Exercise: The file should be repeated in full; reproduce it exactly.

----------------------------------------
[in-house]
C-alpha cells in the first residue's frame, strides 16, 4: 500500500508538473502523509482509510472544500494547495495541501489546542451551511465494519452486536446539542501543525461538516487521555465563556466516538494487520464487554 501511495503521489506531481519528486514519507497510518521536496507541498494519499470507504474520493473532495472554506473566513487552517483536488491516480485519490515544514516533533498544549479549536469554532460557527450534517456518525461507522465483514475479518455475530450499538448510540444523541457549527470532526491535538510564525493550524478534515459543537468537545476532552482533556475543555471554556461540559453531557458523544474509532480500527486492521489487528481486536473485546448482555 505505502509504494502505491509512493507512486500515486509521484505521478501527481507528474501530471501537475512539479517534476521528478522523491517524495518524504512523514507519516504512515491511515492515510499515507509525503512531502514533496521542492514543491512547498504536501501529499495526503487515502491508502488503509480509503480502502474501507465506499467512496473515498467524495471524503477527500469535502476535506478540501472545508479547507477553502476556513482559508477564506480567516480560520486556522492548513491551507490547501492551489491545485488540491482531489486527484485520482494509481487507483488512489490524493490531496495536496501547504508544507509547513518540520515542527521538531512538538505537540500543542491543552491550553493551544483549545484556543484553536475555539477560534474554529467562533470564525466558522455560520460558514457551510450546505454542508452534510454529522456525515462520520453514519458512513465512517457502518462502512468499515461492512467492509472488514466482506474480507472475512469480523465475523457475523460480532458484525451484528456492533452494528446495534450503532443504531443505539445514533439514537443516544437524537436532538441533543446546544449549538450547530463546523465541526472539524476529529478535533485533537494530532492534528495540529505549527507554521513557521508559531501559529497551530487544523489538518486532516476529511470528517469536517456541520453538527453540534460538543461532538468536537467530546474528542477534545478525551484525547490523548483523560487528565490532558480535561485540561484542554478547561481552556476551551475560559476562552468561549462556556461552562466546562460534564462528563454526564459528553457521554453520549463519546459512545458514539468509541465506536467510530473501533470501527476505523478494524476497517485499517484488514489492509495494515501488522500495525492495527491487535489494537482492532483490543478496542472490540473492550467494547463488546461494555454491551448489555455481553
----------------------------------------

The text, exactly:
[in-house]
C-alpha cells in the first residue's frame, strides 16, 4: 500500500508538473502523509482509510472544500494547495495541501489546542451551511465494519452486536446539542501543525461538516487521555465563556466516538494487520464487554 501511495503521489506531481519528486514519507497510518521536496507541498494519499470507504474520493473532495472554506473566513487552517483536488491516480485519490515544514516533533498544549479549536469554532460557527450534517456518525461507522465483514475479518455475530450499538448510540444523541457549527470532526491535538510564525493550524478534515459543537468537545476532552482533556475543555471554556461540559453531557458523544474509532480500527486492521489487528481486536473485546448482555 505505502509504494502505491509512493507512486500515486509521484505521478501527481507528474501530471501537475512539479517534476521528478522523491517524495518524504512523514507519516504512515491511515492515510499515507509525503512531502514533496521542492514543491512547498504536501501529499495526503487515502491508502488503509480509503480502502474501507465506499467512496473515498467524495471524503477527500469535502476535506478540501472545508479547507477553502476556513482559508477564506480567516480560520486556522492548513491551507490547501492551489491545485488540491482531489486527484485520482494509481487507483488512489490524493490531496495536496501547504508544507509547513518540520515542527521538531512538538505537540500543542491543552491550553493551544483549545484556543484553536475555539477560534474554529467562533470564525466558522455560520460558514457551510450546505454542508452534510454529522456525515462520520453514519458512513465512517457502518462502512468499515461492512467492509472488514466482506474480507472475512469480523465475523457475523460480532458484525451484528456492533452494528446495534450503532443504531443505539445514533439514537443516544437524537436532538441533543446546544449549538450547530463546523465541526472539524476529529478535533485533537494530532492534528495540529505549527507554521513557521508559531501559529497551530487544523489538518486532516476529511470528517469536517456541520453538527453540534460538543461532538468536537467530546474528542477534545478525551484525547490523548483523560487528565490532558480535561485540561484542554478547561481552556476551551475560559476562552468561549462556556461552562466546562460534564462528563454526564459528553457521554453520549463519546459512545458514539468509541465506536467510530473501533470501527476505523478494524476497517485499517484488514489492509495494515501488522500495525492495527491487535489494537482492532483490543478496542472490540473492550467494547463488546461494555454491551448489555455481553